Another outing for Jessica Fletcher, this time to a Writers' Conference. It's a great setting, as usual, made better again by a well attended Murder Mystery Party, hosted by some friends, during the course of which one actor appears to be playing his fatal role just a little too well. Enter Jessica Fletcher - stage left... Undoubtedly, these mysteries are formulaic but they are none the worse for that. The reader knows what to expect and they deliver. An extremely enjoyable, relaxing and entertaining read. Recommended for lovers of the TV series, Murder She Wrote, and anyone who enjoys a well drawn mystery with a great setting and equally great characterisation.
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Donald Bain's 'Murder, She Wrote' series based on the television show of the same name continues it's winning formula in 'A Question of Murder'.
This time around we find mystery writer Jessica Fletcher attending a murder mystery weekend, as a celebrity author, located in an old mansion which is now running as a hotel. A stage play spanning the whole weekend takes place, where someone is murdered and the guests must form teams and try and figure out the mystery. However, when the actor playing the victim in the play is murdered on stage in real life, all eyes (even the lead police detective's) fall to Jessica to uncover the murderer before the weekend is over.
As usual there is a range of different characters, many of which serve as possible suspects, others to aid Jessica in her investigations. Some of them simply serve their purposes, while others are genuinely fun characters, such as Jessica's fellow author GSB Wick who writers supernatural themed mysteries set in the deep south and manages to keep her identity a secret, never giving away her full title, only ever being refereed to as Georgie.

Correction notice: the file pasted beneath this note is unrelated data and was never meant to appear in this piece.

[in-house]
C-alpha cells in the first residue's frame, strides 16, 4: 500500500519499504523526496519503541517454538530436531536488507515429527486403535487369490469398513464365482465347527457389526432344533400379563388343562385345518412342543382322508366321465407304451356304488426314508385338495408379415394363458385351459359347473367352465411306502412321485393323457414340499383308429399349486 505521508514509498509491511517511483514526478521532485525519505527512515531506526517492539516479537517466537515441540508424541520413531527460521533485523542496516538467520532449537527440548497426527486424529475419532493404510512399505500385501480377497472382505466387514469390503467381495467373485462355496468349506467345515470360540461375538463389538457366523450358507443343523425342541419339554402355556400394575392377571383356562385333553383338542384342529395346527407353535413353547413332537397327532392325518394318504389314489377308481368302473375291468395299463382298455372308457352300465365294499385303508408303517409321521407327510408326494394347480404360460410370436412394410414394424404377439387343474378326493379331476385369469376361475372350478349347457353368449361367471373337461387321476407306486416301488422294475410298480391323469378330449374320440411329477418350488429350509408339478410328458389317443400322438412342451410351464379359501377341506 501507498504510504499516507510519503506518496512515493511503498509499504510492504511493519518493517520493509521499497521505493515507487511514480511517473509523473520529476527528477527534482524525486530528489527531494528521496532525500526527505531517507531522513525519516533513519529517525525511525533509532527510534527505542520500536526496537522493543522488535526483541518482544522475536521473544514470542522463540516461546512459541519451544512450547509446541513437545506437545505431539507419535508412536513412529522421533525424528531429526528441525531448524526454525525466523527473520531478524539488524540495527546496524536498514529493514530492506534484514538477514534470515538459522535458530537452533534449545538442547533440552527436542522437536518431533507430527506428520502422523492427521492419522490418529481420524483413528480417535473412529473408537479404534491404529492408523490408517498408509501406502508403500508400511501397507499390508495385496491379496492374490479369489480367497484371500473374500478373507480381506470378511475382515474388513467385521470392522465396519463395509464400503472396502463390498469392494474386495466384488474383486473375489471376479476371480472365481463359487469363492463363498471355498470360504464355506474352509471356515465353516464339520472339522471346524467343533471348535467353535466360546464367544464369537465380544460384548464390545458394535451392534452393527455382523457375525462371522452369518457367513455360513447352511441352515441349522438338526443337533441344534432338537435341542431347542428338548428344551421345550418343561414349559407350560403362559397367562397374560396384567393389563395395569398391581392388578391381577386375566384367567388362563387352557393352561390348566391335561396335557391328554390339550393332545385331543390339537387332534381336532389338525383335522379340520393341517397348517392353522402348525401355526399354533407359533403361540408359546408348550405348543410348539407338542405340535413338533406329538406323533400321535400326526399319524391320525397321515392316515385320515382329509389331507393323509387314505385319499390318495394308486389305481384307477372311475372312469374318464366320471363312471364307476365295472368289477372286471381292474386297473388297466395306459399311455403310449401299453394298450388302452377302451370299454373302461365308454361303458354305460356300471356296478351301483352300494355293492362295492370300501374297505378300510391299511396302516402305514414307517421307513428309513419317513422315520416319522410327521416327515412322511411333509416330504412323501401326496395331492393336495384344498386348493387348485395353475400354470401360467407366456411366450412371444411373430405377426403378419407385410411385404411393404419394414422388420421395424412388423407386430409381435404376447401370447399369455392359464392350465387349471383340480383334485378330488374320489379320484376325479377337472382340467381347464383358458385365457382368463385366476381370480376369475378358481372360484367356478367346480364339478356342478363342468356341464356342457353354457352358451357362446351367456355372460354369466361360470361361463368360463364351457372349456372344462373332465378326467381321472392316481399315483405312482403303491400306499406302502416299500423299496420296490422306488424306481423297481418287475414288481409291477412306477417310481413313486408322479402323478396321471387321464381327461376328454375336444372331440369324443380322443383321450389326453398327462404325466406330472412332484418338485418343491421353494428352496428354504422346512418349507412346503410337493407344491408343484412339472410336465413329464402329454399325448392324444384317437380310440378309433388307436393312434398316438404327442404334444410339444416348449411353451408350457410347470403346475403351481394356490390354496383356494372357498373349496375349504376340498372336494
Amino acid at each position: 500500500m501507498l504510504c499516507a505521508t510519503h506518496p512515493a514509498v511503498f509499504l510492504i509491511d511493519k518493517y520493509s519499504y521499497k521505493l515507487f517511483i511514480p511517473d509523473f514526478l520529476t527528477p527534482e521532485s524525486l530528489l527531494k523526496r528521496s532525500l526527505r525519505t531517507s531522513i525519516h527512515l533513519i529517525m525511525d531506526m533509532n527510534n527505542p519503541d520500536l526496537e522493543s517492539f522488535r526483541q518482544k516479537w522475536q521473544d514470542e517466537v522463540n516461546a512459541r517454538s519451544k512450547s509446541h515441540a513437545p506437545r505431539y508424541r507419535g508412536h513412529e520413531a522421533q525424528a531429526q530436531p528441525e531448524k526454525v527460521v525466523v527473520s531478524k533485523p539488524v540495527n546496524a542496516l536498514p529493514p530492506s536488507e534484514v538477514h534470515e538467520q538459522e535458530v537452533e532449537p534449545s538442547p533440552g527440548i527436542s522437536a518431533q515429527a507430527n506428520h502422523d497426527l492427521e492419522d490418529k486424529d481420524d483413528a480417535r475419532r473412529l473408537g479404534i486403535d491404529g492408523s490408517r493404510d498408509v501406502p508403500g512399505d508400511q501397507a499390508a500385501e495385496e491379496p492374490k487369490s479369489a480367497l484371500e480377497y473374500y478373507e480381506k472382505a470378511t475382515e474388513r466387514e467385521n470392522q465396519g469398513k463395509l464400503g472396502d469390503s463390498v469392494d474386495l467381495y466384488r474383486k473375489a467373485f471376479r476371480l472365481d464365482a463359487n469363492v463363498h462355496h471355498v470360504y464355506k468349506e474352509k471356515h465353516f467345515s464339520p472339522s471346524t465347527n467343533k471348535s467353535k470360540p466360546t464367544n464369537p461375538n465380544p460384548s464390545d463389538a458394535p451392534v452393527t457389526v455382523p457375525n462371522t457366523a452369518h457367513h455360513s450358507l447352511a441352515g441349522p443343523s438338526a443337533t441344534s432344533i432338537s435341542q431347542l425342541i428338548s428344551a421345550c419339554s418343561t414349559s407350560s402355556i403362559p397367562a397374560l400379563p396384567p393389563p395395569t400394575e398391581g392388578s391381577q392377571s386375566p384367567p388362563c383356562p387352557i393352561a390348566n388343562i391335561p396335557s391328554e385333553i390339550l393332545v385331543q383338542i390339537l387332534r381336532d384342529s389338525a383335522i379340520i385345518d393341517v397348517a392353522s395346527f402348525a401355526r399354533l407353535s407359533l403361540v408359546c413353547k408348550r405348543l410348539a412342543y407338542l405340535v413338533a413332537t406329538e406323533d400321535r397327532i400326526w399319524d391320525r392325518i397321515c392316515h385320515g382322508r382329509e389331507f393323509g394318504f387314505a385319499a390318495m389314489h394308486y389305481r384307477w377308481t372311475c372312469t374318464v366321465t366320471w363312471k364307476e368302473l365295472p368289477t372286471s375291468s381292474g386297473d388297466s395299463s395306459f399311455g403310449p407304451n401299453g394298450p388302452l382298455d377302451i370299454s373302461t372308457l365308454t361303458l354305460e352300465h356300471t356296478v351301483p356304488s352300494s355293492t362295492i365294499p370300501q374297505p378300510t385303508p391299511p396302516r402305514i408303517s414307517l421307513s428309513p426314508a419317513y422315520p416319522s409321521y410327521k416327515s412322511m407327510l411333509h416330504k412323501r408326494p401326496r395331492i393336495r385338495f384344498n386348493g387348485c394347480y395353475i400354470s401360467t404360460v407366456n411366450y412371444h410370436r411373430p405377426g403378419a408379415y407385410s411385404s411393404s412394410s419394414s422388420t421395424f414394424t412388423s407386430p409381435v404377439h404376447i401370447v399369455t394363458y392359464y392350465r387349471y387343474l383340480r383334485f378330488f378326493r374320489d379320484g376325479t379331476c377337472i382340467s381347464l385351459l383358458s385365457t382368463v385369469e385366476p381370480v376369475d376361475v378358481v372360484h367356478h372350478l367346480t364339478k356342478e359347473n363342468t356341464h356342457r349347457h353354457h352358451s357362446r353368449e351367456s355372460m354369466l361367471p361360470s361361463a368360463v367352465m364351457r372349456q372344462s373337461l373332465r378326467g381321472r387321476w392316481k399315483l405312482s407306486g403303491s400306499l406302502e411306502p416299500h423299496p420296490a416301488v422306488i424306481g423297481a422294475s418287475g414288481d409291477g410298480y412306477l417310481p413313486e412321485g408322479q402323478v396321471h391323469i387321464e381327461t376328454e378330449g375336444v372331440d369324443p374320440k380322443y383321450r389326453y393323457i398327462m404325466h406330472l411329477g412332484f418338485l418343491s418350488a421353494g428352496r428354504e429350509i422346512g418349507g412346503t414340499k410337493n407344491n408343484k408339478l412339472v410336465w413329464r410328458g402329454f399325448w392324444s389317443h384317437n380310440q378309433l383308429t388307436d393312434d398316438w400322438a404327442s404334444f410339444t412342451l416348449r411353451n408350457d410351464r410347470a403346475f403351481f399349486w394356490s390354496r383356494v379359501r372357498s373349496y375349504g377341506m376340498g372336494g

Although there is nothing new here if you have read any of the previous books in the series, 'A Question of Murder' is still an enjoyable mystery, which is easily read in a couple of days, or I'm sure in a few hours if you wanted to read in in one sitting. Bain manages to weave a clever mystery or two into the book, which if you are observant, you will have sussed out before Jessica's reveal at the end. The clues are there, just as they are in the TV series, and as the book is told in first person, you find yourself beginning to think like Jessica.
Also in this book, because it is also featured in the storyline, the author challenges the reader to answer a mystery author/book question at the beginning of each chapter, with the answers to these questions being located at the back of the book. It's an interesting idea and just thrown in for a bit of extra fun, which if you are a die-hard murder mystery fan you should should enjoy.
Overall, this is any enjoyable book, aided by the many twists and turns which makes you want to not only read on but also try and make sense of as you do. There are a couple of unanswered questions left at the end, however none of them major although this doesn't happen very often in the 'Murder, She Wrote' novels, occasionally because of word-counts and the likes, it does happen on occasion, such as this. However it won't spoil your enjoyment of the book, which comes highly recommended to 'Murder, She Wrote' fans and/or murder mystery fans alike.
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